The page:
Worst car I ever owned was a 6 volt VW beetle, (4th on chronological list) nothing but trouble from start to finish. Other cars until a couple of years ago all Bitish, and all gave good service: split-screen Morris Minor, Triumph TR2, Hillman Minx, Morris 1100, Vauxhall Viva Estate, Austin Maxi 1750, Reliant Scimitar GTE, Reliant Robin, Morris 1000 tourer. Always second hand, swore I'd never buy car on HP, and always did my own repairs. Last five or six years have run a couple of Citroen Picassos, convenient but boring. Bought the Scimitar in 1981 and still have that one for fun.

Would have to agree that the Allegro and Marina were particularly poor models. Donald Stokes was to oversee the final demise of the British mass production car industry.

Rog


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Subject: RE: BS: British Cars!
From: kendall
Date: 12 Jan 13 - 12:53 PM

I had a 1958 Karmman Ghia. Fun car, no trouble at all.The nose was very vulnerable though.


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Subject: RE: BS: British Cars!
From: Don(Wyziwyg)T
Date: 12 Jan 13 - 07:21 PM

I had a Simca 1100 for a year.

Aptly named, it cost me just over £1100 in repairs and steadfastly refused to go more than forty miles at a time.

If you didn't stop every forty miles (less on hot summer days) and let it cool right down, it blew a core plug and a gallon of hot water across the road, and cooked the mains and big ends.

Back then £1100 was about six months wages. A very tough year!

Best car I've had is my current one.

Rover 75 Club CDT 116 Diesel automatic, first registered April 2002.

As reliable as next Wednesday, and comfortable as well.

55 per gallon at 60mph, 43 per gallon pulling my heavy steel chassis 1970s Sprite Alpine.

Holds the road like you had wheels on your elbows.

Don T.


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Subject: RE: BS: British Cars!
From: Don(Wyziwyg)T
Date: 12 Jan 13 - 07:23 PM

P.S. It does have the two litre BMW diesel, so only a bit British.

Don T.


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Subject: RE: BS: British Cars!
From: Bobert
Date: 12 Jan 13 - 07:25 PM

Morris Minors were cute...

B~


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Subject: RE: BS: British Cars!
From: GUEST,Jack Sprocket
Date: 12 Jan 13 - 07:52 PM

and had kingpins most of the time


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Subject: RE: BS: British Cars!
From: kendall
Date: 13 Jan 13 - 07:55 AM

I bought a new Simca when they first hit the market. Won a trophy at the drag strip.I was in the same class as an old woman with a wheelbarrow. No, it was a VW bug. The track was wet and we were going for top eliminator. He beat me by a fraction of a second.


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Subject: RE: BS: British Cars!
From: Steve Shaw
Date: 13 Jan 13 - 08:47 AM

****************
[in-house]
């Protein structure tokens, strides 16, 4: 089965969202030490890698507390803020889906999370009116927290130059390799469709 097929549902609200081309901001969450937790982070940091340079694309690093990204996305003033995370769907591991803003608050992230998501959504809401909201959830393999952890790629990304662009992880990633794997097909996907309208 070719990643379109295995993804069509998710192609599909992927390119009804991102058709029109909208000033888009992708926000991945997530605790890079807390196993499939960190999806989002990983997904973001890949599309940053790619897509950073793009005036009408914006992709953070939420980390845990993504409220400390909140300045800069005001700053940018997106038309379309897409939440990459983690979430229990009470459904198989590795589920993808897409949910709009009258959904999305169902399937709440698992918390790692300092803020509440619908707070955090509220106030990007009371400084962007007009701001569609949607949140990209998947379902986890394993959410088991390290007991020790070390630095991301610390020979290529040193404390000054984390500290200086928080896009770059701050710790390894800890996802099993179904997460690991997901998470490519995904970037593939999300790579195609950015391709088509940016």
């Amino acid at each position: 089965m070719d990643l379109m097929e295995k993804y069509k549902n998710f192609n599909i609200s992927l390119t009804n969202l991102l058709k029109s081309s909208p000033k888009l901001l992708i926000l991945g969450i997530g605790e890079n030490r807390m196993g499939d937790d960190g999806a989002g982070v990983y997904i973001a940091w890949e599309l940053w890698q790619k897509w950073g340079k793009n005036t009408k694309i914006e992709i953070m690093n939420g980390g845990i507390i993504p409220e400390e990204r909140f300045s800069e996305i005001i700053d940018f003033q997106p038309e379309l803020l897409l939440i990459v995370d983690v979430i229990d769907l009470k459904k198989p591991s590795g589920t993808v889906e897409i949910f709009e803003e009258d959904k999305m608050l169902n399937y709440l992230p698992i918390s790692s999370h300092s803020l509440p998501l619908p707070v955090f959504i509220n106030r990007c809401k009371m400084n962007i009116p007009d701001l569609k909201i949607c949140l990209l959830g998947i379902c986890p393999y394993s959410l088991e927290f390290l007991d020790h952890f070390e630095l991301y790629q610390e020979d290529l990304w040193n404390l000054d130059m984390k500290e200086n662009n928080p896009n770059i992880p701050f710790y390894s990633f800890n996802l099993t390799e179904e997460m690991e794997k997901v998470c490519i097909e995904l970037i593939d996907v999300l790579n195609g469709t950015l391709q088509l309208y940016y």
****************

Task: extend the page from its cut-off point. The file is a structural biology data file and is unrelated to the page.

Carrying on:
My Dad's first car, in the 50s, was one of those Ford Anglia biscuit tins, gear lever a yard long, three speeds, double de-clutch from 2nd to 1st. I learned to drive in his '65 Vauxhall Viva. I loved that. Our first car was a Morris Minor. I had to keep changing the radiator when stones shot through the grille, and the differential casing cracked open. Otherwise we loved it. There was so much room under the bonnet that you could almost get in there and stand next to the engine, and you could do the head gasket, tappets and valves with a cheap socket set on a Saturday afternoon. We had a lovely holiday in Ireland in it in 1977, where the starter handle came in handy after the starter motor decided it was going to jam at frequent intervals, and we had three punctures in four weeks. There was always the danger that the suspension top joint would come adrift, leaving you with one front wheel sitting at a 45-degree angle. Next was a Triumph Dolomite 1850. The nuts holding the exhaust manifold always worked loose and you couldn't get at them without taking off the starter motor. The front brake pads lasted 4000 miles if you never braked, less if you did. There were drilled-out recesses on top of the engine into which oil slowly leaked, which just sat there harmlessly - until you went up a very steep hill or drove on to a ramp, in which case the oil flowed backwards into the clutch bell-housing, resulting in a badly-slipping clutch for the next 200 miles. The rustiest car I ever had was an early 80s VW Polo. Brakes and a floor appeared to be optional extras. My mate next door came home one day with a brand-new Morris Marina and was proudly showing it off to me in his front drive. Less than 50 miles on the clock it had. I spotted rust in the seams (didn't want to hurt his feelings so kept shtum). Next I had a Cavalier estate. For 18 months it would mysteriously just stop, just like that, completely at random, and refuse to start again for anything between ten minutes and 24 hours, then all was completely normal again. Sometimes it went weeks without doing it, other times it would happen every other day. I was friendly with every AA relay bloke in the country. Oddly, a replacement distributor from a junk yard solved the problem. For a year we borrowed our friend's Maestro while she went on a long holiday. It would take a whole chapter to list what was bad about that car. You were thrown about like loose marbles in a biscuit tin when you cornered, you could never get more than 26 to the gallon and you could, almost literally, stand there and watch it rust. Not ordinary rust either. Sinister great cancerous tumescences under the paint, inches across, like huge cold sores that then erupted within days into flaky brown holes that you could poke your finger right through to fresh air underneath. After that, and a brief flirtation with a shit-brown coloured Vauxhall Nova (which I loved, until the driver's seat disintegrated), I very unwisely invested in a dirt-cheap Daewoo Nexia with only 22000 miles on the clock. It went like shit off a shovel but was incredibly uncomfortable and did 28 to the gallon at best. It underwent premature death when the cam-belt broke 17000 miles before it was due to be replaced.